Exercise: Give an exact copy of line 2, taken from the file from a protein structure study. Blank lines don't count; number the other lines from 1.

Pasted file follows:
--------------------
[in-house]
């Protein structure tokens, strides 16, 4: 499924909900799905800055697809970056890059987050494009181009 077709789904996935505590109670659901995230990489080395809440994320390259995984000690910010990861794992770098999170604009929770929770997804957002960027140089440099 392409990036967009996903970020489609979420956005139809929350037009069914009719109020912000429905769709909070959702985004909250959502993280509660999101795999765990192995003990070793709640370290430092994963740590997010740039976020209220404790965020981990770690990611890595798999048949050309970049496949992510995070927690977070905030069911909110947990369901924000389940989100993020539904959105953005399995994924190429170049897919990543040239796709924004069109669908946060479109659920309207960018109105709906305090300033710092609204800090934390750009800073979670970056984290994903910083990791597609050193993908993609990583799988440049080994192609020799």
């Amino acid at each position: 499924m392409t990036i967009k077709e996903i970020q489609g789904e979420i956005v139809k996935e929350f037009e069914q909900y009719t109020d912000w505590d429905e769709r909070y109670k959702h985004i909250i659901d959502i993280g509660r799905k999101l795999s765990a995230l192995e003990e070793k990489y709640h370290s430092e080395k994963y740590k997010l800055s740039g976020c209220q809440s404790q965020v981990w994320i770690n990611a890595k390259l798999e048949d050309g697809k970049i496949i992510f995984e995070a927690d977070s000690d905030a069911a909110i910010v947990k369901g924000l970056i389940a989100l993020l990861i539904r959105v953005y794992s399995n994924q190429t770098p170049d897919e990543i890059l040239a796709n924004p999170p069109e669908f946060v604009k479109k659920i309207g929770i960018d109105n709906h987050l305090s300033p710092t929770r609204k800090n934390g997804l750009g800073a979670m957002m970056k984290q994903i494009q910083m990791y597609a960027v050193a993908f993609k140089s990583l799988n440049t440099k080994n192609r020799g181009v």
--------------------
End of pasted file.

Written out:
């Protein structure tokens, strides 16, 4: 499924909900799905800055697809970056890059987050494009181009 077709789904996935505590109670659901995230990489080395809440994320390259995984000690910010990861794992770098999170604009929770929770997804957002960027140089440099 392409990036967009996903970020489609979420956005139809929350037009069914009719109020912000429905769709909070959702985004909250959502993280509660999101795999765990192995003990070793709640370290430092994963740590997010740039976020209220404790965020981990770690990611890595798999048949050309970049496949992510995070927690977070905030069911909110947990369901924000389940989100993020539904959105953005399995994924190429170049897919990543040239796709924004069109669908946060479109659920309207960018109105709906305090300033710092609204800090934390750009800073979670970056984290994903910083990791597609050193993908993609990583799988440049080994192609020799």